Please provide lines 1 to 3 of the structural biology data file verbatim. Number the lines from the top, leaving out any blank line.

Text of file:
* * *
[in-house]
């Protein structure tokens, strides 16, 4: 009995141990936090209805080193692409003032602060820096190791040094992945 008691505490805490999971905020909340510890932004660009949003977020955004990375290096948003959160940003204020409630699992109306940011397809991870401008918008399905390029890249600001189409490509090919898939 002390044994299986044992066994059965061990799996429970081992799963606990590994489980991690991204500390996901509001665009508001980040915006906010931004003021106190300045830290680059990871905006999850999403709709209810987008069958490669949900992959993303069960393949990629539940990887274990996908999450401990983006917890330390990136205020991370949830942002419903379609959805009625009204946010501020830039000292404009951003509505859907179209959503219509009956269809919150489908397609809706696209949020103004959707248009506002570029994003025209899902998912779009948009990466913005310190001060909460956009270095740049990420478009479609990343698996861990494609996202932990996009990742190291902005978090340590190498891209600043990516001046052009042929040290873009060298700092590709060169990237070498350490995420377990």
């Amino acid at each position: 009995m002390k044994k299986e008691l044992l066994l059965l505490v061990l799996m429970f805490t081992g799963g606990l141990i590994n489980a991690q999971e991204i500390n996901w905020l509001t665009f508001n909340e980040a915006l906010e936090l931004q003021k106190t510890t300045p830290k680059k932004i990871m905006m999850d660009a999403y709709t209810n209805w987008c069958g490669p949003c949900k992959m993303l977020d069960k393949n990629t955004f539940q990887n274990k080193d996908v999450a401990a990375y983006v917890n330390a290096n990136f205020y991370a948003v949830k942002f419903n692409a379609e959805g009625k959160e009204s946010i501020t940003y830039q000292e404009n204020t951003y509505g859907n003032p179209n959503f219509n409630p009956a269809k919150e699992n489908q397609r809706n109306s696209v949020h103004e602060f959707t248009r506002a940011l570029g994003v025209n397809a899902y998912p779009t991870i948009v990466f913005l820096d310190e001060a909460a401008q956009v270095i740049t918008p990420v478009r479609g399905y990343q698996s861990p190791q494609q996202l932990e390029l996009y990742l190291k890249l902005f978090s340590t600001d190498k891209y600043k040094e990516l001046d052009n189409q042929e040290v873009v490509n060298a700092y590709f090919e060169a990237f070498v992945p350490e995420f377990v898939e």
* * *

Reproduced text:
[in-house]
């Protein structure tokens, strides 16, 4: 009995141990936090209805080193692409003032602060820096190791040094992945 008691505490805490999971905020909340510890932004660009949003977020955004990375290096948003959160940003204020409630699992109306940011397809991870401008918008399905390029890249600001189409490509090919898939 002390044994299986044992066994059965061990799996429970081992799963606990590994489980991690991204500390996901509001665009508001980040915006906010931004003021106190300045830290680059990871905006999850999403709709209810987008069958490669949900992959993303069960393949990629539940990887274990996908999450401990983006917890330390990136205020991370949830942002419903379609959805009625009204946010501020830039000292404009951003509505859907179209959503219509009956269809919150489908397609809706696209949020103004959707248009506002570029994003025209899902998912779009948009990466913005310190001060909460956009270095740049990420478009479609990343698996861990494609996202932990996009990742190291902005978090340590190498891209600043990516001046052009042929040290873009060298700092590709060169990237070498350490995420377990």
């Amino acid at each position: 009995m002390k044994k299986e008691l044992l066994l059965l505490v061990l799996m429970f805490t081992g799963g606990l141990i590994n489980a991690q999971e991204i500390n996901w905020l509001t665009f508001n909340e980040a915006l906010e936090l931004q003021k106190t510890t300045p830290k680059k932004i990871m905006m999850d660009a999403y709709t209810n209805w987008c069958g490669p949003c949900k992959m993303l977020d069960k393949n990629t955004f539940q990887n274990k080193d996908v999450a401990a990375y983006v917890n330390a290096n990136f205020y991370a948003v949830k942002f419903n692409a379609e959805g009625k959160e009204s946010i501020t940003y830039q000292e404009n204020t951003y509505g859907n003032p179209n959503f219509n409630p009956a269809k919150e699992n489908q397609r809706n109306s696209v949020h103004e602060f959707t248009r506002a940011l570029g994003v025209n397809a899902y998912p779009t991870i948009v990466f913005l820096d310190e001060a909460a401008q956009v270095i740049t918008p990420v478009r479609g399905y990343q698996s861990p190791q494609q996202l932990e390029l996009y990742l190291k890249l902005f978090s340590t600001d190498k891209y600043k040094e990516l001046d052009n189409q042929e040290v873009v490509n060298a700092y590709f090919e060169a990237f070498v992945p350490e995420f377990v898939e």